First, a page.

Evil Mickey, 1934.

Mickey Mouse is one of the most popular cartoon characters in Japan, in line with beloved domestics like Totoro, Doraemon and Hello Kitty. But 80 years ago that certainly wasn’t the case, at least not according to a 1934 propaganda film that cast Mickey as an evil invader that’s come to terrorize a happy island community.

In the animated film, released just 8 years before pearl harbor, Mickey Mouse arrives by air, followed by a group of alligators by sea that perhaps symbolize a U.S. Navy fleet. The islanders turn to a fairy tale book for help and out come legendary Japanese fairy tale characters like Momotaro, Kintaro, Issunboshi and Urashima-Taro. Fairy tale characters coming to life is an animation trope that will become widely used later on, and as Open Culture points out, the underlying message here is that Japan has older, stronger and way more numerous fairytale characters.

Spoiler alert: in the end, Mickey is turned into an old, decrepit mouse by a white plume of smoke by Urashima-taro, who had undergone a similar fate in his fairy tale.

Spoon & Tamago has the full story.

Goodies.

My beautiful fabric is here, so there will soon be much horse painting, and my Marty Two Bulls T-shirt has arrived, aaaaand, does anyone want a spider? I had made that as a computer cover, but it’s not needed anymore, so it’s up for grabs. Umm, it’s approx. 21″ x 13″. I have to wash it first, but then it will be ready to go. Also, Giliell, the horses are on their way to you!

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© C. Ford.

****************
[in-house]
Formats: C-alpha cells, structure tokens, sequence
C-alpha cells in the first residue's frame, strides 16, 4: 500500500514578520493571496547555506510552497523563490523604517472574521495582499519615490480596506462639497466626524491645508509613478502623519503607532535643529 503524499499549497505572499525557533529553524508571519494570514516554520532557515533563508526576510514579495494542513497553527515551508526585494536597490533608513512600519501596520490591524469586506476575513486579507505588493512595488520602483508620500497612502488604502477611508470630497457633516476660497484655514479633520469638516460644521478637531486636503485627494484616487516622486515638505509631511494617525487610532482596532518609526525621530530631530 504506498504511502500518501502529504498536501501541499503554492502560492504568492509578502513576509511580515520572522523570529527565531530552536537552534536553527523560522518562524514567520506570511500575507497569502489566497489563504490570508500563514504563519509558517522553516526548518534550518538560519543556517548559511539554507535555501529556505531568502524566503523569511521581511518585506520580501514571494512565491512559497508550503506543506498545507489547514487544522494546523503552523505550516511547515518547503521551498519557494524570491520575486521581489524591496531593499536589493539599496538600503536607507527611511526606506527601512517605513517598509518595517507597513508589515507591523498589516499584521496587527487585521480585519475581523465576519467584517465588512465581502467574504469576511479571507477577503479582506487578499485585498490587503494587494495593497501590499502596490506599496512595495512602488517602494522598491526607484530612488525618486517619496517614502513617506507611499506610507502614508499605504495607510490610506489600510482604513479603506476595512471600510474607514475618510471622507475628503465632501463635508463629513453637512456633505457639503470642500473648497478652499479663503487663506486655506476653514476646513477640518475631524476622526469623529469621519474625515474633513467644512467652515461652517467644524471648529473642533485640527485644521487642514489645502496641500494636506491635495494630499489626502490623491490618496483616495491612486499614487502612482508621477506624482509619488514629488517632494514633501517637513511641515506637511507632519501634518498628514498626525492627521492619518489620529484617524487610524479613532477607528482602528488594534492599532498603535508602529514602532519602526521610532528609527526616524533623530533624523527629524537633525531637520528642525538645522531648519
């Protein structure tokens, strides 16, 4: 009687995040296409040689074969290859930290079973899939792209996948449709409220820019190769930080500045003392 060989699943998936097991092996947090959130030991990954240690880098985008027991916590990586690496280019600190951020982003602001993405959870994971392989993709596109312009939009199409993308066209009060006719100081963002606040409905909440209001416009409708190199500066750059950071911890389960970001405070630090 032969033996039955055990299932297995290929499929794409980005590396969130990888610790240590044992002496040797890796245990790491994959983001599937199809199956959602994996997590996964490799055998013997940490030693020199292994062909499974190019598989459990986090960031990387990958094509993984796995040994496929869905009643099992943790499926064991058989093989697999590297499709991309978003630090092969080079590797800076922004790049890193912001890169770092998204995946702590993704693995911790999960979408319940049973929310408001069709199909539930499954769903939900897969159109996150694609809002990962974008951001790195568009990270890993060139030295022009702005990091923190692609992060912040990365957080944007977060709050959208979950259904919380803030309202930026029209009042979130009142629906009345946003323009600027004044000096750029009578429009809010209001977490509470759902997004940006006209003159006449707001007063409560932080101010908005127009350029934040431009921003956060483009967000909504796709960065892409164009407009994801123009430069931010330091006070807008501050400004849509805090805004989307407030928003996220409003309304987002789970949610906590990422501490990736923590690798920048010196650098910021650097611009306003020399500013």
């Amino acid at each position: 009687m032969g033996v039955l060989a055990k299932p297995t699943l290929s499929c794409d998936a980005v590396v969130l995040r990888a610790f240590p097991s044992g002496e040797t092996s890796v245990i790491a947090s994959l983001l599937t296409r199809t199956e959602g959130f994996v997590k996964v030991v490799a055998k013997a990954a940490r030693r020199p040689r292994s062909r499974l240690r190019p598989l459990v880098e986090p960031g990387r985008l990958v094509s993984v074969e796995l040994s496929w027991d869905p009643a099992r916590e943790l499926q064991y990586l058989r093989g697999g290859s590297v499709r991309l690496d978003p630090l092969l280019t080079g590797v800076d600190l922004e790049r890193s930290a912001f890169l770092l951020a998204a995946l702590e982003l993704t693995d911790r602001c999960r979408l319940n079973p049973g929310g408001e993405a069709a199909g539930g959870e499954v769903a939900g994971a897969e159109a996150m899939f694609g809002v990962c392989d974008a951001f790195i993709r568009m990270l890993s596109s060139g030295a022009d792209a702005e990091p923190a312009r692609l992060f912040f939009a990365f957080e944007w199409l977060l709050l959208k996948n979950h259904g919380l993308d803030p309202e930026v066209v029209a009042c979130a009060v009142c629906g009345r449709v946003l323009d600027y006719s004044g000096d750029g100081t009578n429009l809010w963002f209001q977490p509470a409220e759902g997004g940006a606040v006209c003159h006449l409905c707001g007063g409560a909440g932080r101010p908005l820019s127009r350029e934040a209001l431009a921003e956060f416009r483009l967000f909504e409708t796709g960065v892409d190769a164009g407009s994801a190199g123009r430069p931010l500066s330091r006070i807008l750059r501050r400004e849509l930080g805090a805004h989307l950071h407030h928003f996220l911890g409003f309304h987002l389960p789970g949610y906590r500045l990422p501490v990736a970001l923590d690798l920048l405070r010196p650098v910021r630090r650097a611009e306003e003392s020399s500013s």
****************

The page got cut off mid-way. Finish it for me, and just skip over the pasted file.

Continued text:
Annie Pootoogook Has Walked On.

 A photograph of a still at the IAIA Museum: Artist Annie Pootoogook. Alex Jacobs.

A photograph of a still at the IAIA Museum: Artist Annie Pootoogook. Alex Jacobs.

Annie was a very talented artist, and she will be most missed. This is a terrible loss, not only for all those who loved Annie, but for all those who love art as well. Annie has walked on at age 47, and hopefully, her death will be properly investigated now.  Like too many women, Annie found herself in an abusive relationship, and tried to get out.

Annie Pootoogook – an artist well-known for her lively, in-the-moment, brave, often disturbing and ground-breaking artwork – was a major star in Canada and appreciated by the Inuit, First Nations and art communities, Canadian citizens and contemporary art lovers around the world.

On September 19, Pootoogook’s body was found in the Rideau River in Ottawa, off a park 2 kilometers from Parliament Hill. She was 47 years old. Although the police did not suspect foul play, the major crimes unit is currently investigating.

Though she was not as well-known in the United States including the mainstream American press and most art magazines or critical forums, Ms. Pootoogook won a major Canadian artist prize, was acclaimed by the post-modern art critics at Documenta 12 in Kassel, Germany, and had a show at the National Museum of the American Indian in New York City.

Within 10 years she was living on the streets in Ottawa and selling her drawings for survival. She had made several criticized choices regarding her male partners, the latest and last was William (Bill) Watt, who since 2010 tried to manage her, her celebrity and money-making capabilities.

Pootoogook told friends she feared for her safety and attempted to leave her situation. When she had left Watt and was going to a Shepherds of Good Hope shelter for assistance, she was later found in the Rideau River. Police have questioned Watt several times and continue with what has now become a high-profile case.

When she made art or engaged people over her art, she was very good and could light up a room. Although deeply shy, if given the occasion she could talk about her art to a room full of people for hours.

As it sometimes happens, she had removed herself from her support networks and ending up in Ottawa’s Inuit homeless community. Art, community and family situations were replaced with drinking, life on the streets and a series of abusive relationships..